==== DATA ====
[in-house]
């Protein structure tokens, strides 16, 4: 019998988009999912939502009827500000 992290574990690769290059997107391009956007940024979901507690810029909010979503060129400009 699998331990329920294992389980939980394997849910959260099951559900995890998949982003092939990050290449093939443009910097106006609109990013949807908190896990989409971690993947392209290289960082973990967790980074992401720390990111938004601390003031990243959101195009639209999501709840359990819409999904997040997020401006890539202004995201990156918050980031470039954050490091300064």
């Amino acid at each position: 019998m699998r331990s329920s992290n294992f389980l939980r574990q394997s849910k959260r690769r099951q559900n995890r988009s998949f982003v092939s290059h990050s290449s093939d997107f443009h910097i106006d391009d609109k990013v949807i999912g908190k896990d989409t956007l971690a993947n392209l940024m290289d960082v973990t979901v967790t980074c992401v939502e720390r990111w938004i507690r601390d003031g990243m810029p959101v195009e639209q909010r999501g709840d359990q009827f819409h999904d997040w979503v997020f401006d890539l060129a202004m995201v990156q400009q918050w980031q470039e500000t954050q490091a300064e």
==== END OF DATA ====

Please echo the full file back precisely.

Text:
[in-house]
């Protein structure tokens, strides 16, 4: 019998988009999912939502009827500000 992290574990690769290059997107391009956007940024979901507690810029909010979503060129400009 699998331990329920294992389980939980394997849910959260099951559900995890998949982003092939990050290449093939443009910097106006609109990013949807908190896990989409971690993947392209290289960082973990967790980074992401720390990111938004601390003031990243959101195009639209999501709840359990819409999904997040997020401006890539202004995201990156918050980031470039954050490091300064």
């Amino acid at each position: 019998m699998r331990s329920s992290n294992f389980l939980r574990q394997s849910k959260r690769r099951q559900n995890r988009s998949f982003v092939s290059h990050s290449s093939d997107f443009h910097i106006d391009d609109k990013v949807i999912g908190k896990d989409t956007l971690a993947n392209l940024m290289d960082v973990t979901v967790t980074c992401v939502e720390r990111w938004i507690r601390d003031g990243m810029p959101v195009e639209q909010r999501g709840d359990q009827f819409h999904d997040w979503v997020f401006d890539l060129a202004m995201v990156q400009q918050w980031q470039e500000t954050q490091a300064e």